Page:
Monday, 19 February 2018

It was a dismal wet morning. The Little Owl near the Albert Memorial, sheltered in her hole, was having a preen.

But the owl near the Henry Moore sculpture sat imperturbably in the rain. I've often noticed that she is much tougher than the other Little Owls.

Song Thrushes enjoy rain, because it brings up worms. This one near the leaf yard was having a singing contest with another.

A Wren in the Flower Walk was poking around in the gravel rolled into the tarmac path. It's often here, and must be finding food but, whatever this is, it's so tiny that I have never seen it.

A Green Woodpecker was looking bedraggled ...

... and so was a Jay ...

... and a Carrion Crow only slightly less so.

Some crows at the leaf yard were enjoying a brawl ...

... and so were some Coots on the Long Water.

The dank scene was enlivened by the sound of Redwings and Starlings in the trees beside the Serpentine.

Blondie the Egyptian Goose has two young, down from five two days ago though I couldn't find her then.

A pair of Canada Geese were exploring a possible nest site in the reed bed near the Italian Garden. Canadas, probably the same pair, have looked at this place before, but have always gone for somewhere more secluded.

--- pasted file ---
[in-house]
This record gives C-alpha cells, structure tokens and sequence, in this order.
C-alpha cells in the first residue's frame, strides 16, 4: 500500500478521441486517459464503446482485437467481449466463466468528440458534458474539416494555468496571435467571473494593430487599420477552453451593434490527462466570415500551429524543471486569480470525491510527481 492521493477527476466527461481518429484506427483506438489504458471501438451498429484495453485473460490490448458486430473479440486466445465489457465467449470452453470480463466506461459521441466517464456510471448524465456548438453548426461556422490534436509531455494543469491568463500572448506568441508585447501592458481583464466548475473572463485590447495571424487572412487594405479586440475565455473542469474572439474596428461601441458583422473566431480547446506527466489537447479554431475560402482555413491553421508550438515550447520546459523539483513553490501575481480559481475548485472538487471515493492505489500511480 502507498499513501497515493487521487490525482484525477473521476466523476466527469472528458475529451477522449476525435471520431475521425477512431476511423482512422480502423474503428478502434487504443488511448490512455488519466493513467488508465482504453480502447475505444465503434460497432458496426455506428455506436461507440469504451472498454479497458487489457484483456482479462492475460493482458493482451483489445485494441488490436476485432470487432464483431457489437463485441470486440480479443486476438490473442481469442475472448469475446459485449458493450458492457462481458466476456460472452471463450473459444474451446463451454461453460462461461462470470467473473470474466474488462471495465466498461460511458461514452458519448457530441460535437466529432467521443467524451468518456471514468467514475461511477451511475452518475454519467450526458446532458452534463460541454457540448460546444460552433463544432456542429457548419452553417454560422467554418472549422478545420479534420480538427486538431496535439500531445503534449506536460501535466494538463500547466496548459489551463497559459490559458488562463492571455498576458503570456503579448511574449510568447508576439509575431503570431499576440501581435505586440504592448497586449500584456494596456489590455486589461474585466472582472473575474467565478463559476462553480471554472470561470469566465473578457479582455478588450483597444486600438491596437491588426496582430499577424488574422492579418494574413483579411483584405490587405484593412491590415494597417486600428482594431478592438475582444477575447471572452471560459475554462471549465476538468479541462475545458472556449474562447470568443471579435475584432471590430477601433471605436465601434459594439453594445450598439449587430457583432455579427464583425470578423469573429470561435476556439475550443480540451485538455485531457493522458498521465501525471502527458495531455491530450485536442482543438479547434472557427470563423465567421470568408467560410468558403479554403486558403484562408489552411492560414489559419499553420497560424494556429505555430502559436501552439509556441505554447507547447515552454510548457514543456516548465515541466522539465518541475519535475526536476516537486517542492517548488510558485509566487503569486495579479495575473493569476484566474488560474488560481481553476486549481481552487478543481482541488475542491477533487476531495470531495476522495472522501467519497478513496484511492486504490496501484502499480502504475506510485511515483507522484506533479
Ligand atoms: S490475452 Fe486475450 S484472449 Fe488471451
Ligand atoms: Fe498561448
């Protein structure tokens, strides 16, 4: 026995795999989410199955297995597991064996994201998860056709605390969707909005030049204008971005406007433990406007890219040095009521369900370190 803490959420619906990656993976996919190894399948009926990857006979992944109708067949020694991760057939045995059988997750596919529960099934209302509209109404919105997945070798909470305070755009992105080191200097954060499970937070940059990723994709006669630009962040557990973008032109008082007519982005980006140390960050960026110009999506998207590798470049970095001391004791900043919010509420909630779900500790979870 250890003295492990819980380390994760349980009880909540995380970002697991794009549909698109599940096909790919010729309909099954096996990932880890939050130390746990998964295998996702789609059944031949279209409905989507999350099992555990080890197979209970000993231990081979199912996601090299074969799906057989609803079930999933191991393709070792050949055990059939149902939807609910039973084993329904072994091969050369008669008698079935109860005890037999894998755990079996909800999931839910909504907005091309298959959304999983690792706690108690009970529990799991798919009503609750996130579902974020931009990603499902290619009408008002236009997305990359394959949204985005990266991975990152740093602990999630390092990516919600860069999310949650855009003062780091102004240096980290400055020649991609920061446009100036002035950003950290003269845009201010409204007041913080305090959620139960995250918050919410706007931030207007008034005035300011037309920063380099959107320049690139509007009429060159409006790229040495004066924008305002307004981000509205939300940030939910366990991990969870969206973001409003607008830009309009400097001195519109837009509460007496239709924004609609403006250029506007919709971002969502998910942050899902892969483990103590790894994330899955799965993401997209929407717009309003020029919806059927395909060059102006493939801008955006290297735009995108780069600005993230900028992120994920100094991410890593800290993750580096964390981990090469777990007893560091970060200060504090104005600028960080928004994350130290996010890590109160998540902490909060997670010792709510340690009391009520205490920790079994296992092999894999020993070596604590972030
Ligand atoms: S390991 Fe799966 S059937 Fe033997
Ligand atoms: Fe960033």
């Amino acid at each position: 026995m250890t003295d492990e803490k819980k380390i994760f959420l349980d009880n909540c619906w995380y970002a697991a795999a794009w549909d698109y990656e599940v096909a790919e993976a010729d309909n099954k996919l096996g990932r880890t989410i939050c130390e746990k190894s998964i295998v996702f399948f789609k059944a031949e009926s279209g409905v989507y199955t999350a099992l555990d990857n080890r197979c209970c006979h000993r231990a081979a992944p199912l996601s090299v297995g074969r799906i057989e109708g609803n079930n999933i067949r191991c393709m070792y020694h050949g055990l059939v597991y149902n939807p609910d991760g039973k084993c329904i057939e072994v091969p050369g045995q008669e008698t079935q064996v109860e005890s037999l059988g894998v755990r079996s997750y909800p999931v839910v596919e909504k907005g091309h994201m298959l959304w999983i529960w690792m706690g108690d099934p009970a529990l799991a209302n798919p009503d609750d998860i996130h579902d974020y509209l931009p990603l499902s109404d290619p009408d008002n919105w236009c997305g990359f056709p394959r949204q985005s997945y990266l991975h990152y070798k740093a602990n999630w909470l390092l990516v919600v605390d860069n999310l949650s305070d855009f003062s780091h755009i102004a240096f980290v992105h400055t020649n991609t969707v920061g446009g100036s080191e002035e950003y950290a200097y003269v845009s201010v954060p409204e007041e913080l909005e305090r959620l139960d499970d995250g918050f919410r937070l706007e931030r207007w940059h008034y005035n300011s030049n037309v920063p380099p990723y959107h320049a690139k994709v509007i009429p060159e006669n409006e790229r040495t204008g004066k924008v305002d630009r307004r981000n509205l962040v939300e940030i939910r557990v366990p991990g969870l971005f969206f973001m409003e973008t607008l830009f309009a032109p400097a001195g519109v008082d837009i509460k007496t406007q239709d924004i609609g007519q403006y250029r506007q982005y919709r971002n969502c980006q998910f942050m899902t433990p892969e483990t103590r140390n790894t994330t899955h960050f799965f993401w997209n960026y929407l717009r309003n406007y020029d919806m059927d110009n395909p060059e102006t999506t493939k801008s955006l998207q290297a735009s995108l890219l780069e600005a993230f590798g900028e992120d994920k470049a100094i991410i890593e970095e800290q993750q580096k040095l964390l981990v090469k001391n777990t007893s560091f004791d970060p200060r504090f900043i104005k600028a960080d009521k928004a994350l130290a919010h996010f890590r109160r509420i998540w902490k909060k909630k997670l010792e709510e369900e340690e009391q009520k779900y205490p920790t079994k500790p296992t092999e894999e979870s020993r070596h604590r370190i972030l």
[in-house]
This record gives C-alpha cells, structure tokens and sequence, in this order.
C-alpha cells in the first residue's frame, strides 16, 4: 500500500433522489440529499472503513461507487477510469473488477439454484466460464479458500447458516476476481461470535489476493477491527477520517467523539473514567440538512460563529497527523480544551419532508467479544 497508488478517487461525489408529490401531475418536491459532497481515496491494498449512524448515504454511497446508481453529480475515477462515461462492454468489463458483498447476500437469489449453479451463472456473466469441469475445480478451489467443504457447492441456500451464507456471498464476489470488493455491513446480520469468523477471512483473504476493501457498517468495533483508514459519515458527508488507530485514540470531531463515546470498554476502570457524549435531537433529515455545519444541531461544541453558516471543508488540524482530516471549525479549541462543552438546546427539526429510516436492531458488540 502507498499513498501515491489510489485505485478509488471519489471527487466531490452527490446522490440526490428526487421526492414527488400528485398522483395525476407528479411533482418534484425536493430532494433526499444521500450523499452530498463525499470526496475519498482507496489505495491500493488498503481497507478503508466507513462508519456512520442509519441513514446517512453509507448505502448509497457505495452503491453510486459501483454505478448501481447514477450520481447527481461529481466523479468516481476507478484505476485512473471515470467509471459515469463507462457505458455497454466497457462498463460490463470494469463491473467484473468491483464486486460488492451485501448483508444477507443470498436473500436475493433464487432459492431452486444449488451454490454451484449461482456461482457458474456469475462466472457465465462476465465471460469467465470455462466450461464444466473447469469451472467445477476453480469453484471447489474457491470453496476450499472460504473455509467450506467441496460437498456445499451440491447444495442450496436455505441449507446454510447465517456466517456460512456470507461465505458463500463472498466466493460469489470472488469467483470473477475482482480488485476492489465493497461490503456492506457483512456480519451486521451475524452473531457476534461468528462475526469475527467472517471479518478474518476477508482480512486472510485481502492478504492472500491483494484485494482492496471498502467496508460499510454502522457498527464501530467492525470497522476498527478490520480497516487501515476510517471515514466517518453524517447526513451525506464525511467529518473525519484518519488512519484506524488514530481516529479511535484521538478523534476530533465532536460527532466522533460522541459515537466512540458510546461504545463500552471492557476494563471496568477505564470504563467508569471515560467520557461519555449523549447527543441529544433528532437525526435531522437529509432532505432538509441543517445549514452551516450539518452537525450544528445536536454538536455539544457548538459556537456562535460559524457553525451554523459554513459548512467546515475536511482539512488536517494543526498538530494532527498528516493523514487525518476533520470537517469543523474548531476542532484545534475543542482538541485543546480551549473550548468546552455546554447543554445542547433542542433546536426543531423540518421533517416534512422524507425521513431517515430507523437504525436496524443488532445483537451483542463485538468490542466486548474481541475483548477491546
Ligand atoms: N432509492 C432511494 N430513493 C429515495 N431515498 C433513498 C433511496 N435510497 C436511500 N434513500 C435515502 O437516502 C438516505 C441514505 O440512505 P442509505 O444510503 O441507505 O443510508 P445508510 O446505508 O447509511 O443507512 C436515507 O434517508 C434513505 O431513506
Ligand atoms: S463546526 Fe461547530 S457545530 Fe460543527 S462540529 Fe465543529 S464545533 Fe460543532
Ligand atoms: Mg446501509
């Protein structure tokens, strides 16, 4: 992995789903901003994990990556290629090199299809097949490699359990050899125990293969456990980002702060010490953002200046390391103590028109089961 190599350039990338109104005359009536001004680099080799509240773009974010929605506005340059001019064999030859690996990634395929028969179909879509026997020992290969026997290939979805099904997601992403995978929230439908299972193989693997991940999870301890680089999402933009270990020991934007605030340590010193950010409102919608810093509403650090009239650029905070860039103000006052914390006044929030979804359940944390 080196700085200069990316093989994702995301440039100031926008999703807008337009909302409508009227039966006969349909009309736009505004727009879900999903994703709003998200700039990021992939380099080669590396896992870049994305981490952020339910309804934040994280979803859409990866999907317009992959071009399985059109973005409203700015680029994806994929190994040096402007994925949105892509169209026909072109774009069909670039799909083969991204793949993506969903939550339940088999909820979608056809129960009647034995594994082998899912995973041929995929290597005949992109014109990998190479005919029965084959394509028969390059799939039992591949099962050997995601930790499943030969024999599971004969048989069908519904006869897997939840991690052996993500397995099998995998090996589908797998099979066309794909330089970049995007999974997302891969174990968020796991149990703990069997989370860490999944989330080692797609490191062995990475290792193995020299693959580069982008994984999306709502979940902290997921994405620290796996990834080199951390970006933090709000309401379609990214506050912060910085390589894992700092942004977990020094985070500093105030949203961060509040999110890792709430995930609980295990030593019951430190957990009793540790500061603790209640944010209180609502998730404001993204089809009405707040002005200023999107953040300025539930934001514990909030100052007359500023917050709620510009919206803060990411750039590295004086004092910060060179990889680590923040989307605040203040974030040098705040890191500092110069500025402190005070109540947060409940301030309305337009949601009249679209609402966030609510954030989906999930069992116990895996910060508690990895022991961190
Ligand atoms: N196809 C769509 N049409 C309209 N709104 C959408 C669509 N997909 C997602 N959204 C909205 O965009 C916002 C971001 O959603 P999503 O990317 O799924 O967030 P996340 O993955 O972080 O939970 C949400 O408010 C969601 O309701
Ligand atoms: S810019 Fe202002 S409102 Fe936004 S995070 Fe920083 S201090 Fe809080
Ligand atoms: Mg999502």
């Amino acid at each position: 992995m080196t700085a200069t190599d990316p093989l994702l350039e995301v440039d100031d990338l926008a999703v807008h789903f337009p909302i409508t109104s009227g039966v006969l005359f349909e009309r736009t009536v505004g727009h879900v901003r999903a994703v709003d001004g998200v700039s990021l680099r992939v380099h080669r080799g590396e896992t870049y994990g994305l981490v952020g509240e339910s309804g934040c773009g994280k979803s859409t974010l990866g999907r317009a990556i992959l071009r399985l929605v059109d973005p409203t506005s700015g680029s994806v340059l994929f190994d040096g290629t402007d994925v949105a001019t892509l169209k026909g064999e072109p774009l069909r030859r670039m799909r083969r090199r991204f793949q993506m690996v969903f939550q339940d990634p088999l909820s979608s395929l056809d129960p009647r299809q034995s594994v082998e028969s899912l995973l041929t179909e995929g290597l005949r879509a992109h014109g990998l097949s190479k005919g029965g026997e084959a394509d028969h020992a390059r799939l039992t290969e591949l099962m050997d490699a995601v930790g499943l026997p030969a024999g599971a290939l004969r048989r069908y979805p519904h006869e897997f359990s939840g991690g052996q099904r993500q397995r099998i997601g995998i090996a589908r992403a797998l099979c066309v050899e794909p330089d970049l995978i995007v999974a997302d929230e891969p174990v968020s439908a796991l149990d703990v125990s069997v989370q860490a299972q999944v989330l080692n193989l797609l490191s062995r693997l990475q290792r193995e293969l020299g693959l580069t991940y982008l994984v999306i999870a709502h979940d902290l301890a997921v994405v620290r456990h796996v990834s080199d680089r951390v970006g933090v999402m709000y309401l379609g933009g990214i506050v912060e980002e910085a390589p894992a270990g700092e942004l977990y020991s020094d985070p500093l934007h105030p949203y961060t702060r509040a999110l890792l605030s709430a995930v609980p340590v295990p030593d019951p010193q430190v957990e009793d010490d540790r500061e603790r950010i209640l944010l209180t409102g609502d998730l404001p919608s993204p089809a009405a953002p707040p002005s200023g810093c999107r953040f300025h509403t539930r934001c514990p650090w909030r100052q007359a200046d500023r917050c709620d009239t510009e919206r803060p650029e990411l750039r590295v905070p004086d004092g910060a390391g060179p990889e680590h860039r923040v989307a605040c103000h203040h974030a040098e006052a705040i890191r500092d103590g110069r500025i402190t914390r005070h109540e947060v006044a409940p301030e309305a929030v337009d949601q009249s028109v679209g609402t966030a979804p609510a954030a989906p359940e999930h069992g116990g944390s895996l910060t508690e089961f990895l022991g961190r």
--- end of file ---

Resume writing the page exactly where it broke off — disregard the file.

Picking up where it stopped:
Several pairs of Mute Swans were courting.

Almost all the wintering Pochards have left. There were just three on the Long Water.

The little pool at the top of the Dell waterfall is full of coins thrown in by visitors. Throwing valuable objects into water dates back to the time of the ancient Britons -- see for example the Battersea Shield.

But Mallards are splendidly indifferent to wealth, and were diving for food.

A young Herring Gull played with a stick on a post near the island.


  1. We've gone too long without a Coot fight. I had began to suspect that all Coots had been replaced by peaceful Body Snatchers.

    Maybe the Henry Moore Little Owl stood there in the rain to compensate Ralph a bit for what appears to be a very cold rainy walk.

    1. This is a very tough owl. She always sits on the shady side of the branch when the others are basking in the sunshine. Perhaps she is an unusually good hunter and so well fed that she has energy to burn and can always keep warm. The pair raised three owlets last year, while other pairs never seemed able to keep more than two.